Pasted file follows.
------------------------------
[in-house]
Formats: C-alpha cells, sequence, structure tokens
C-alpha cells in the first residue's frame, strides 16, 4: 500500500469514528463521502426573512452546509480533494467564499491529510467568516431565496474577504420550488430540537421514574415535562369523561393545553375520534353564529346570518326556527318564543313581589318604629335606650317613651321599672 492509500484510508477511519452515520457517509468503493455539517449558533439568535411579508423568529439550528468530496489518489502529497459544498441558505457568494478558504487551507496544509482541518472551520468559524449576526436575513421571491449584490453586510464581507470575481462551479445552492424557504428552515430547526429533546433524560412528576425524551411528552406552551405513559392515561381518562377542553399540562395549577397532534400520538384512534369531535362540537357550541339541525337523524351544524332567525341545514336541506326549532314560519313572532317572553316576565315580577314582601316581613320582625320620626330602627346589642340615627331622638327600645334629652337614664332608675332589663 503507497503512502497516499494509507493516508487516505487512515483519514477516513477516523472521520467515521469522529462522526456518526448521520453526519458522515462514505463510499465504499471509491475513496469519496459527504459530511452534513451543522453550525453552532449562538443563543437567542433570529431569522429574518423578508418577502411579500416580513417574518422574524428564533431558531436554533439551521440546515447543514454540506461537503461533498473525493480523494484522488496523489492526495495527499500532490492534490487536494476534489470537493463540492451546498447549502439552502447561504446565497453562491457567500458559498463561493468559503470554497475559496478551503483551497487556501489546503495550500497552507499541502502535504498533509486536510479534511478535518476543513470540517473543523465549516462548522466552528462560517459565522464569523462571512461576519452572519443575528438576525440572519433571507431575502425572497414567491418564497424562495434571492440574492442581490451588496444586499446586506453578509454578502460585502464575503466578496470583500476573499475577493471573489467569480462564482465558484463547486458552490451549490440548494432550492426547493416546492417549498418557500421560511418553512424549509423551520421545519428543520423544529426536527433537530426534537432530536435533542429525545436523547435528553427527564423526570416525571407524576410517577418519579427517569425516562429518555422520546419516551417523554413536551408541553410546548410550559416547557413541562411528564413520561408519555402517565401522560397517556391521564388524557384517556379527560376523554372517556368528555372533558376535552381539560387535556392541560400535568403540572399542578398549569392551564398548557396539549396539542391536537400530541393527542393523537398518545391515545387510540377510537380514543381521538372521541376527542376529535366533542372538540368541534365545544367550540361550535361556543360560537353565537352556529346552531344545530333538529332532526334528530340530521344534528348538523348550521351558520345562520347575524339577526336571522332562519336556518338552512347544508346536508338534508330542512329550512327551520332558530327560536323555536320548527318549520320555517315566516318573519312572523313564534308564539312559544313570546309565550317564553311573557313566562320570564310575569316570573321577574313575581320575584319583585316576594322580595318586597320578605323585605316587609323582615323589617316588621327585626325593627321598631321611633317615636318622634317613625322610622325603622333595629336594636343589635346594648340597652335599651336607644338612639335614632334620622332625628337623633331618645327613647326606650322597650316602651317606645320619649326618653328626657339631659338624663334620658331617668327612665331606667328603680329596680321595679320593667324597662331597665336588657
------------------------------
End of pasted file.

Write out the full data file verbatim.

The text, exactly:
[in-house]
Formats: C-alpha cells, sequence, structure tokens
C-alpha cells in the first residue's frame, strides 16, 4: 500500500469514528463521502426573512452546509480533494467564499491529510467568516431565496474577504420550488430540537421514574415535562369523561393545553375520534353564529346570518326556527318564543313581589318604629335606650317613651321599672 492509500484510508477511519452515520457517509468503493455539517449558533439568535411579508423568529439550528468530496489518489502529497459544498441558505457568494478558504487551507496544509482541518472551520468559524449576526436575513421571491449584490453586510464581507470575481462551479445552492424557504428552515430547526429533546433524560412528576425524551411528552406552551405513559392515561381518562377542553399540562395549577397532534400520538384512534369531535362540537357550541339541525337523524351544524332567525341545514336541506326549532314560519313572532317572553316576565315580577314582601316581613320582625320620626330602627346589642340615627331622638327600645334629652337614664332608675332589663 503507497503512502497516499494509507493516508487516505487512515483519514477516513477516523472521520467515521469522529462522526456518526448521520453526519458522515462514505463510499465504499471509491475513496469519496459527504459530511452534513451543522453550525453552532449562538443563543437567542433570529431569522429574518423578508418577502411579500416580513417574518422574524428564533431558531436554533439551521440546515447543514454540506461537503461533498473525493480523494484522488496523489492526495495527499500532490492534490487536494476534489470537493463540492451546498447549502439552502447561504446565497453562491457567500458559498463561493468559503470554497475559496478551503483551497487556501489546503495550500497552507499541502502535504498533509486536510479534511478535518476543513470540517473543523465549516462548522466552528462560517459565522464569523462571512461576519452572519443575528438576525440572519433571507431575502425572497414567491418564497424562495434571492440574492442581490451588496444586499446586506453578509454578502460585502464575503466578496470583500476573499475577493471573489467569480462564482465558484463547486458552490451549490440548494432550492426547493416546492417549498418557500421560511418553512424549509423551520421545519428543520423544529426536527433537530426534537432530536435533542429525545436523547435528553427527564423526570416525571407524576410517577418519579427517569425516562429518555422520546419516551417523554413536551408541553410546548410550559416547557413541562411528564413520561408519555402517565401522560397517556391521564388524557384517556379527560376523554372517556368528555372533558376535552381539560387535556392541560400535568403540572399542578398549569392551564398548557396539549396539542391536537400530541393527542393523537398518545391515545387510540377510537380514543381521538372521541376527542376529535366533542372538540368541534365545544367550540361550535361556543360560537353565537352556529346552531344545530333538529332532526334528530340530521344534528348538523348550521351558520345562520347575524339577526336571522332562519336556518338552512347544508346536508338534508330542512329550512327551520332558530327560536323555536320548527318549520320555517315566516318573519312572523313564534308564539312559544313570546309565550317564553311573557313566562320570564310575569316570573321577574313575581320575584319583585316576594322580595318586597320578605323585605316587609323582615323589617316588621327585626325593627321598631321611633317615636318622634317613625322610622325603622333595629336594636343589635346594648340597652335599651336607644338612639335614632334620622332625628337623633331618645327613647326606650322597650316602651317606645320619649326618653328626657339631659338624663334620658331617668327612665331606667328603680329596680321595679320593667324597662331597665336588657